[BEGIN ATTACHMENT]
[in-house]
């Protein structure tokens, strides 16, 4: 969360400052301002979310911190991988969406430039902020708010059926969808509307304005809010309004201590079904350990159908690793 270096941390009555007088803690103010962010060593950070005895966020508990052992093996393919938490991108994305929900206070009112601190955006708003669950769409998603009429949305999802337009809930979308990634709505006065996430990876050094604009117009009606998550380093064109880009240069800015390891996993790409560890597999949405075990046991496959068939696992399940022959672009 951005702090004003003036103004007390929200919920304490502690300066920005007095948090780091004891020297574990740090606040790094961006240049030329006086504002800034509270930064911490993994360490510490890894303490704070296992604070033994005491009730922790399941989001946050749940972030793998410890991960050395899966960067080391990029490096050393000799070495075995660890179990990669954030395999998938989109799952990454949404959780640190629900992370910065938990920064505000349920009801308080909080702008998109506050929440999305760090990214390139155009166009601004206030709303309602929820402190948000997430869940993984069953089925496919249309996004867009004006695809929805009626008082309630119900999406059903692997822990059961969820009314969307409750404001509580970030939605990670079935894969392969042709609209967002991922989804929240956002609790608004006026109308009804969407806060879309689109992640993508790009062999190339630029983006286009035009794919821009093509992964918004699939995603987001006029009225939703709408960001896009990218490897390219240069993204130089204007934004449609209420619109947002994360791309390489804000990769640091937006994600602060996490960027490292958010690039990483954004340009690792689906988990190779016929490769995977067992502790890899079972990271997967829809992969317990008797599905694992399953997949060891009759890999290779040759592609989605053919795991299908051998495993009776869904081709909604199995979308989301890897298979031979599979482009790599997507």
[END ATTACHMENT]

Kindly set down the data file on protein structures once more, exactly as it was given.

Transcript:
[in-house]
């Protein structure tokens, strides 16, 4: 969360400052301002979310911190991988969406430039902020708010059926969808509307304005809010309004201590079904350990159908690793 270096941390009555007088803690103010962010060593950070005895966020508990052992093996393919938490991108994305929900206070009112601190955006708003669950769409998603009429949305999802337009809930979308990634709505006065996430990876050094604009117009009606998550380093064109880009240069800015390891996993790409560890597999949405075990046991496959068939696992399940022959672009 951005702090004003003036103004007390929200919920304490502690300066920005007095948090780091004891020297574990740090606040790094961006240049030329006086504002800034509270930064911490993994360490510490890894303490704070296992604070033994005491009730922790399941989001946050749940972030793998410890991960050395899966960067080391990029490096050393000799070495075995660890179990990669954030395999998938989109799952990454949404959780640190629900992370910065938990920064505000349920009801308080909080702008998109506050929440999305760090990214390139155009166009601004206030709303309602929820402190948000997430869940993984069953089925496919249309996004867009004006695809929805009626008082309630119900999406059903692997822990059961969820009314969307409750404001509580970030939605990670079935894969392969042709609209967002991922989804929240956002609790608004006026109308009804969407806060879309689109992640993508790009062999190339630029983006286009035009794919821009093509992964918004699939995603987001006029009225939703709408960001896009990218490897390219240069993204130089204007934004449609209420619109947002994360791309390489804000990769640091937006994600602060996490960027490292958010690039990483954004340009690792689906988990190779016929490769995977067992502790890899079972990271997967829809992969317990008797599905694992399953997949060891009759890999290779040759592609989605053919795991299908051998495993009776869904081709909604199995979308989301890897298979031979599979482009790599997507």